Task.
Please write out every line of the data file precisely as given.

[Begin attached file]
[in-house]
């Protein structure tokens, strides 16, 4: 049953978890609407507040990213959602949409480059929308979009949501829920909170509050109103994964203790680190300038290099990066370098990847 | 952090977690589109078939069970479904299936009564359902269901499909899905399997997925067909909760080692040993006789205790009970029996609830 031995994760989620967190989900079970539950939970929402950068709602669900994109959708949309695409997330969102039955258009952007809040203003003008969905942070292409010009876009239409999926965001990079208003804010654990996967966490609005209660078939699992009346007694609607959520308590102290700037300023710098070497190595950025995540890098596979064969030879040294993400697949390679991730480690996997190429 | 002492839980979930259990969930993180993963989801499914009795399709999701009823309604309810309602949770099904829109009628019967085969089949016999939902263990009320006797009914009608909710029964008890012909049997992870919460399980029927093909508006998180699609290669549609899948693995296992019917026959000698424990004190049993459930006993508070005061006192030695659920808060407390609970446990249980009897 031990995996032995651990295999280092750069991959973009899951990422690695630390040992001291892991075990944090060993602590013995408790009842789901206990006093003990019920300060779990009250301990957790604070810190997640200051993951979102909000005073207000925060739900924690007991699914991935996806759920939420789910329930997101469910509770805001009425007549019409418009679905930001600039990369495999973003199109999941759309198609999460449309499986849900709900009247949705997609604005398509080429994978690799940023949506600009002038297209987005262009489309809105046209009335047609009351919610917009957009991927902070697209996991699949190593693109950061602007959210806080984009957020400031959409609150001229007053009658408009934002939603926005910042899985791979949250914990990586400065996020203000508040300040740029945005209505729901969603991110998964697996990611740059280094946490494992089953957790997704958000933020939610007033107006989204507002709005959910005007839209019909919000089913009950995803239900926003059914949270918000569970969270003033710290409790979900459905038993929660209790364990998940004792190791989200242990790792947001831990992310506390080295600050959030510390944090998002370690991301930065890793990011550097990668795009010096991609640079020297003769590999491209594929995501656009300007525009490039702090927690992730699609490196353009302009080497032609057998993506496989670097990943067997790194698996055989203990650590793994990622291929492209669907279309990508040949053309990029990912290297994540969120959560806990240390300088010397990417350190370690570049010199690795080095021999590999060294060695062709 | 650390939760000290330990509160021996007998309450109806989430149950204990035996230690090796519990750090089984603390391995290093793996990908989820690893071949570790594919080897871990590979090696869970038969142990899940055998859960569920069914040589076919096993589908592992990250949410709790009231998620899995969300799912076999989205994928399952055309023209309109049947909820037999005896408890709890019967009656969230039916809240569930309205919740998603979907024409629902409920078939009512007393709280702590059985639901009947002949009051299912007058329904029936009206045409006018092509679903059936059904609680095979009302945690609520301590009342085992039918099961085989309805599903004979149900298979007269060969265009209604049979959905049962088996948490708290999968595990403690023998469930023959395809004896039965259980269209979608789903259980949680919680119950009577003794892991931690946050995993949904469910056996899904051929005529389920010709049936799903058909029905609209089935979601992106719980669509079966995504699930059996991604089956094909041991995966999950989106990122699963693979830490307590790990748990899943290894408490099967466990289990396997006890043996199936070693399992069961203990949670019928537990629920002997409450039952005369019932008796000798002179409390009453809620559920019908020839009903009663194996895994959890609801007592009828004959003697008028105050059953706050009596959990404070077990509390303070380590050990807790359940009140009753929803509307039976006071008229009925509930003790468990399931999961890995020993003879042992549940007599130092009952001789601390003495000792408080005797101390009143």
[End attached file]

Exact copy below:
[in-house]
């Protein structure tokens, strides 16, 4: 049953978890609407507040990213959602949409480059929308979009949501829920909170509050109103994964203790680190300038290099990066370098990847 | 952090977690589109078939069970479904299936009564359902269901499909899905399997997925067909909760080692040993006789205790009970029996609830 031995994760989620967190989900079970539950939970929402950068709602669900994109959708949309695409997330969102039955258009952007809040203003003008969905942070292409010009876009239409999926965001990079208003804010654990996967966490609005209660078939699992009346007694609607959520308590102290700037300023710098070497190595950025995540890098596979064969030879040294993400697949390679991730480690996997190429 | 002492839980979930259990969930993180993963989801499914009795399709999701009823309604309810309602949770099904829109009628019967085969089949016999939902263990009320006797009914009608909710029964008890012909049997992870919460399980029927093909508006998180699609290669549609899948693995296992019917026959000698424990004190049993459930006993508070005061006192030695659920808060407390609970446990249980009897 031990995996032995651990295999280092750069991959973009899951990422690695630390040992001291892991075990944090060993602590013995408790009842789901206990006093003990019920300060779990009250301990957790604070810190997640200051993951979102909000005073207000925060739900924690007991699914991935996806759920939420789910329930997101469910509770805001009425007549019409418009679905930001600039990369495999973003199109999941759309198609999460449309499986849900709900009247949705997609604005398509080429994978690799940023949506600009002038297209987005262009489309809105046209009335047609009351919610917009957009991927902070697209996991699949190593693109950061602007959210806080984009957020400031959409609150001229007053009658408009934002939603926005910042899985791979949250914990990586400065996020203000508040300040740029945005209505729901969603991110998964697996990611740059280094946490494992089953957790997704958000933020939610007033107006989204507002709005959910005007839209019909919000089913009950995803239900926003059914949270918000569970969270003033710290409790979900459905038993929660209790364990998940004792190791989200242990790792947001831990992310506390080295600050959030510390944090998002370690991301930065890793990011550097990668795009010096991609640079020297003769590999491209594929995501656009300007525009490039702090927690992730699609490196353009302009080497032609057998993506496989670097990943067997790194698996055989203990650590793994990622291929492209669907279309990508040949053309990029990912290297994540969120959560806990240390300088010397990417350190370690570049010199690795080095021999590999060294060695062709 | 650390939760000290330990509160021996007998309450109806989430149950204990035996230690090796519990750090089984603390391995290093793996990908989820690893071949570790594919080897871990590979090696869970038969142990899940055998859960569920069914040589076919096993589908592992990250949410709790009231998620899995969300799912076999989205994928399952055309023209309109049947909820037999005896408890709890019967009656969230039916809240569930309205919740998603979907024409629902409920078939009512007393709280702590059985639901009947002949009051299912007058329904029936009206045409006018092509679903059936059904609680095979009302945690609520301590009342085992039918099961085989309805599903004979149900298979007269060969265009209604049979959905049962088996948490708290999968595990403690023998469930023959395809004896039965259980269209979608789903259980949680919680119950009577003794892991931690946050995993949904469910056996899904051929005529389920010709049936799903058909029905609209089935979601992106719980669509079966995504699930059996991604089956094909041991995966999950989106990122699963693979830490307590790990748990899943290894408490099967466990289990396997006890043996199936070693399992069961203990949670019928537990629920002997409450039952005369019932008796000798002179409390009453809620559920019908020839009903009663194996895994959890609801007592009828004959003697008028105050059953706050009596959990404070077990509390303070380590050990807790359940009140009753929803509307039976006071008229009925509930003790468990399931999961890995020993003879042992549940007599130092009952001789601390003495000792408080005797101390009143």